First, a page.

DOVER, Del., April 16.—A spectal messenger from Wilmingion brought to the office of the Secretary of State here late this afternoon a charter for the Chile Copper Company, with a capital stock of $95,000,000, the objects and purposes being to prospect, explore and generally deal in and with minerals and ores of all kind anywhere if the world. The incorporators include local Wilmington men, Herert J. Latter, W. J. Maloney and Oscar J. Reichard. The provisions of the charter allow an office in New York city. The State tax paid with the filing was $4850. ------------------------------------------------- DOVER EDITOR MARRIES [SPECIAL TELEGRAM TO THE PUBLIC LEDGER.]

DOVER., Del, April 16.— Thomas Franes Dunn, publisher and manager of the Dover Index, and Miss Kate Shakespeare Haman, also of Dover, were married here at 1 o'clock today at the home of the bride, on Division street, by the Rev. William L. White, pastor of Wesley, Methodist Episcopal Church, of this town, of which the bride is an active worker and influential member. ---------------------------------------------- SPREAD GOSPEL BY BOAT Baptist Missionary Asks for Money to Buy Launch.

The Rev. Guy C. Lamson begins his administration as missionary and Bible secretary of the American Baptist Publication Society by appealing to the Bapist churches for $1000 with which to complete a chapel launch to operate among the islands of Puget Sound. The launch which will cost something more than $3000, will be christened the Robert C. Seymour, in honor of the Rev. Mr. Lamson's predecessor.

Mr. Lamson's department already has one large colportage cruiser, the "Lifeline" which carries Gospel privileges to 30,000 people.

"There are nearly 100 towns on Puget Sound that can be reached only by boat," said Mr. Lamson yesterday. "More than one-half of these communities have nochurch, Sunday school or religious work of any kind." ------------------------------------------------ COLORED METHODISTS MEET) Bishop Warns Ministers Against Dabbling in Politics.

The 41st session of the Philadelphia and Washington Conference of the Colored Methodist Episcopal Church was held in Mt. Zion Church, Sharon Hill, yesterday. Bishop C. R. Williams, of Augusta, presided.

The bishop said he was opposed to ministers dabbling in politics. Organization was effected as follows:

L. E. B. Rasser, Washington, D. C. secretary; J. L. Carroll, this city, assistant secretary; A. W. Womack, Washington, D. C., statistician; C. L. Knox. Washington, D. C, reporter.

The conference will continue untll Monday.

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10 PUBLIC LEDG [column 1] ESTABLISHED 1836. PUBLIC [image: logo] LEDGER GEORGE W. CHILDS Editor and Proprietor from 1864 to 1894. _____________________ Published every morning at PUBLIC LEDGER Bldg. By PUBLIC LEDGER COMPANY: CYRUS H. K. CURTIS, President John Gribbel, Vice President; George W Ochs, Secretary and Treasurer; Chas H. Ludington, Phillip S. Collins, Directors _______________________ George W. Ochs, Editor and Publisher; Alan Cunningham, Associate Editor: G. Warfield Hobbs, Managing Editor; Milton B. Ochs, Business Manager _______________________ OFFICES: Main Office —Independence Square. CENTRL—Postal Telegraph, 1326 Chestnut St. UPTOWN—Fenner's, Broad & Columbia Ave. HARRISBURG BUREAU—The Patriot Building. WASHINGTON BUREAU—The Post Building. NEW YORK BUREAU—The Times Building. BERLIN—60 Friedrichstrasse. LONDON—2 Pall Mall East, S.W. PARIS—32 Rue Louis le Grand. ________________________________ PRICE: Daily . . . . . One Cent —│ Sunday . . . . Five Cents BY MAIL outside Philadelphia Daily, one month, 25c. One Year $3.00. Daily and Sunday, one mo., 50c. One year $5.30 _______________________________ Telephones: Bell, 3000 Walnut. Keystone, Main 3000 _________________________________ ENTERED AT THE PHILADELPHIA POSTOFFICE AS SECOND-CLASS MAIL MATTER. _________________________________ PHILADELPHIA, FRIDAY, APRIL 18, 1913. ---------------------------------------------------------- KILL THE MUNICIPAL COURT BILL.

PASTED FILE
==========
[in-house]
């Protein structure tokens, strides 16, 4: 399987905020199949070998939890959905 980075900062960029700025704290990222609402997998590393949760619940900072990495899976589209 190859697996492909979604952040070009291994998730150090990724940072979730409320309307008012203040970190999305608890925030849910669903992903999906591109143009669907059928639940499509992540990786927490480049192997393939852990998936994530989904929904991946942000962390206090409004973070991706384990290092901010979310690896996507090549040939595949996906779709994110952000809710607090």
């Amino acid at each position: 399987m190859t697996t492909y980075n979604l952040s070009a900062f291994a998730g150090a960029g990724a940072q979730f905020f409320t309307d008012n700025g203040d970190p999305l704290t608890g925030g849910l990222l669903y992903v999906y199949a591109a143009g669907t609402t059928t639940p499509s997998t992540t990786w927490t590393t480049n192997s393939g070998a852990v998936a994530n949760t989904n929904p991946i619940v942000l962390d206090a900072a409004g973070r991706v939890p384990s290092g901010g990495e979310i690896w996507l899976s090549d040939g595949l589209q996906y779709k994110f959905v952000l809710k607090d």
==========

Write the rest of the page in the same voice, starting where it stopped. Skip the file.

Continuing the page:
The movement for a municipal court was originally undertaken by disinterested men and business organizations with the intent to relieve congregation and thus expedite the administration of justice. This movement has been perverted by politicians in the Legislature and their henchmen in the city into a noxious spoils scramble until the legislation proposed is farcical and obviously designed to defeat the legitimate purposes of those who aimed to improve conditions. This lamentable result is accompanied by proposals which unreasonably increase the expense to the city.

A municipal court was needed for the purpose of providing an efficient tribunal to do the work which the 28 Magistrates do very badly, and also to handle minor causes to prevent them from choking the five Common Pleas Courts. The intention was to increase the total number of Judges in this county by one compact court of seven or nine Judges sitting in a municipal court and exercising a limited criminal and civil jurisdiction. One of the most cogent arguments for this court was the certainty that the anachronistic Magistrate courts would fall into desuetude, to be eliminated sooner or later by a constitutional amendment.